Demand for more Africa-based data centres is growing dramatically to serve the continent’s burgeoning internet use with low-latency and high-bandwidth connectivity. Africa’s data centre industry is expected to grow to 600 megawatts in 2020—and just that growth alone represents a projected capital investment of more than $1bn in the region. Notably, it is local African businesses, including Vodacom/Safaricom, MTN, Rack Centre Nigeria, Africa Data Centres and Teraco that are at the forefront of this growing industry, owning more than 95 percent of data centre capacity in the region. But without cheap and reliable power, data centres won’t get built in Africa—wasting a tremendous economic opportunity.
And without robust data centre development, activities with hefty data requirements like remote work, digital classrooms, video streaming and data analytics—all especially needed in the Covid-19 era—will start to crumble. And sub-Saharan Africa will start to see slower growth in its technological industries overall. No power, no digital transformation.
The same factors that make data centres such a challenge for business-as-usual approaches to energy in sub-Saharan Africa should also make them the catalyst for new approaches that could finally begin to close the continent’s energy gap.
Governments and actors in the information and communications technology (ICT) and power sectors need to seize the moment and come together to solve sub-Saharan Africa’s power-internet nexus challenge.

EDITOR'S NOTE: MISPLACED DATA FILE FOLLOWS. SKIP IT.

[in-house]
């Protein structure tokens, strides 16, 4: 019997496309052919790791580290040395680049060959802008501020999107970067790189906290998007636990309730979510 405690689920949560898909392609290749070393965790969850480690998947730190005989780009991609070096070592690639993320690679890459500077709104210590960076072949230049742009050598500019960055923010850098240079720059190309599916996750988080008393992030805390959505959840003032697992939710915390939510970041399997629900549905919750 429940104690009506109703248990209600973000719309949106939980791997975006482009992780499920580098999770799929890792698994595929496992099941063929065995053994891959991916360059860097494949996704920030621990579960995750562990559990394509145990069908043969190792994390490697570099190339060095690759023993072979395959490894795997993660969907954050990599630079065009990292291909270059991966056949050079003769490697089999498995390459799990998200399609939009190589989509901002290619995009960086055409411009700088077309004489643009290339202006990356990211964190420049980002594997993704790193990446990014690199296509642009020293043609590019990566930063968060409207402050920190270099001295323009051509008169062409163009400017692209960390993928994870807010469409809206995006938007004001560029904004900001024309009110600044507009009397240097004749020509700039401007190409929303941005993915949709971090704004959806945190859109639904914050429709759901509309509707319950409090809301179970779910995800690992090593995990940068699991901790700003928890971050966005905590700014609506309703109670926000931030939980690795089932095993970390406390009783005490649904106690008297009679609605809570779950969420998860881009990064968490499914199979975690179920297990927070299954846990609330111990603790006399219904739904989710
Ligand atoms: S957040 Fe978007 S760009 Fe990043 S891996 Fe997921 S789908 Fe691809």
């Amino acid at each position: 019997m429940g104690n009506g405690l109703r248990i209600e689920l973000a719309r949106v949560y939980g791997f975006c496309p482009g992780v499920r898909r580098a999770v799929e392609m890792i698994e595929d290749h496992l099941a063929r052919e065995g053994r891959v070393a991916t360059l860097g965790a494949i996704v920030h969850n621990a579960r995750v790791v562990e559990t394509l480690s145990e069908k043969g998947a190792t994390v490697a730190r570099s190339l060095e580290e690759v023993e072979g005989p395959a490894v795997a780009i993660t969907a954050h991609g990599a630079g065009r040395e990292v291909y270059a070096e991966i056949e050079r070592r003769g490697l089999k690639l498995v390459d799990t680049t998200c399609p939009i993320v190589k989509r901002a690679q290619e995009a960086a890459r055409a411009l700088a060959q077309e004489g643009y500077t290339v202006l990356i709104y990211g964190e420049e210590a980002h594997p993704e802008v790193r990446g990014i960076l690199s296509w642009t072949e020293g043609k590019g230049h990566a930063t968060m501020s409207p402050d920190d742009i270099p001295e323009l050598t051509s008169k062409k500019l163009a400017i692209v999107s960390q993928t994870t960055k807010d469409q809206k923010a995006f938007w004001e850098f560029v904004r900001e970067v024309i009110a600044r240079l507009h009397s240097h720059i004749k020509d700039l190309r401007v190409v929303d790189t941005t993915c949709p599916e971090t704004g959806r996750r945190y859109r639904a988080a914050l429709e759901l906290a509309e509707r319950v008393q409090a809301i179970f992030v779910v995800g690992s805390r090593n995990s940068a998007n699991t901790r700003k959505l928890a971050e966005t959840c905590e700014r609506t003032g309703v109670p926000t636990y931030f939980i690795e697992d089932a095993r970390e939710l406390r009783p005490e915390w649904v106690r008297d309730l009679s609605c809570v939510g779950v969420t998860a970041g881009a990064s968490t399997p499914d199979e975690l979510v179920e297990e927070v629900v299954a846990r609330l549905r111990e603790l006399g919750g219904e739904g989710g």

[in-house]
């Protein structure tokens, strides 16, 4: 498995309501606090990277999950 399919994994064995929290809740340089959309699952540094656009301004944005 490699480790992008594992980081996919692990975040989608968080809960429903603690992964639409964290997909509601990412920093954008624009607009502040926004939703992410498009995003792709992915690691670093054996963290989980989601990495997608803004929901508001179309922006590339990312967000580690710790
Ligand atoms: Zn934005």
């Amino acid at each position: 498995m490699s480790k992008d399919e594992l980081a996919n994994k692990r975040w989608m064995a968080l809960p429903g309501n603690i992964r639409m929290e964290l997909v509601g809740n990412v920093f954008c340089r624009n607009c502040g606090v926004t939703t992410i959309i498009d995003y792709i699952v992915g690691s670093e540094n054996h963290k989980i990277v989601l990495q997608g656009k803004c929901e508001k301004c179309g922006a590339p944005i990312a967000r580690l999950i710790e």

Governments must put solving power at the heart of spurring Africa’s digital transformation. Ministries of information and communication technology need to turn to their ministry of energy colleagues and emphasise, ‘No power, no digital transformation.’
And governments need to support and hold accountable their local utilities to increase grid capacity, improve the overall health of our power systems, invest in infrastructure across transmission and distribution, and increase reliability. In the current pandemic moment, governments must especially recognise the power and ICT sectors both as responses to the current crisis and as building blocks for long-term resilience.
Data centres can also drive the solution, offering immense collaborative possibilities between the ICT and power sectors for transforming how and at what cost power is delivered to the region.